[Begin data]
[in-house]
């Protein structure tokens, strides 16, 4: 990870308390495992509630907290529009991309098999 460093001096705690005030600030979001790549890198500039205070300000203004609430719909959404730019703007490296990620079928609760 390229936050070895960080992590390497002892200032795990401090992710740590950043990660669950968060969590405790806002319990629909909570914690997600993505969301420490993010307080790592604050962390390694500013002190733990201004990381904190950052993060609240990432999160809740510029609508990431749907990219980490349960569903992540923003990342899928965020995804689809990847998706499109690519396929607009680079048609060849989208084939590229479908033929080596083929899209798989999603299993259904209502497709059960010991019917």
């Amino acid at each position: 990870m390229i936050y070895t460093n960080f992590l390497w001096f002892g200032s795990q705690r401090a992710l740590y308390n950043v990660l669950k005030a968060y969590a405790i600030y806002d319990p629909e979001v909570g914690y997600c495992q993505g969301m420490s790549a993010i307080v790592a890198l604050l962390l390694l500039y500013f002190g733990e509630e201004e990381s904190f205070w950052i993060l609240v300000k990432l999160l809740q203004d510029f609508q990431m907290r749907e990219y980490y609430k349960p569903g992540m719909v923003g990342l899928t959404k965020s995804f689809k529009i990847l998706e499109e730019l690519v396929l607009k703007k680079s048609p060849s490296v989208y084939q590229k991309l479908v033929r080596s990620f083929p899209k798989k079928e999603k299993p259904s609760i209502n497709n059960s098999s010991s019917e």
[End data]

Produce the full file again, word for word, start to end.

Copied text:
[in-house]
């Protein structure tokens, strides 16, 4: 990870308390495992509630907290529009991309098999 460093001096705690005030600030979001790549890198500039205070300000203004609430719909959404730019703007490296990620079928609760 390229936050070895960080992590390497002892200032795990401090992710740590950043990660669950968060969590405790806002319990629909909570914690997600993505969301420490993010307080790592604050962390390694500013002190733990201004990381904190950052993060609240990432999160809740510029609508990431749907990219980490349960569903992540923003990342899928965020995804689809990847998706499109690519396929607009680079048609060849989208084939590229479908033929080596083929899209798989999603299993259904209502497709059960010991019917």
């Amino acid at each position: 990870m390229i936050y070895t460093n960080f992590l390497w001096f002892g200032s795990q705690r401090a992710l740590y308390n950043v990660l669950k005030a968060y969590a405790i600030y806002d319990p629909e979001v909570g914690y997600c495992q993505g969301m420490s790549a993010i307080v790592a890198l604050l962390l390694l500039y500013f002190g733990e509630e201004e990381s904190f205070w950052i993060l609240v300000k990432l999160l809740q203004d510029f609508q990431m907290r749907e990219y980490y609430k349960p569903g992540m719909v923003g990342l899928t959404k965020s995804f689809k529009i990847l998706e499109e730019l690519v396929l607009k703007k680079s048609p060849s490296v989208y084939q590229k991309l479908v033929r080596s990620f083929p899209k798989k079928e999603k299993p259904s609760i209502n497709n059960s098999s010991s019917e």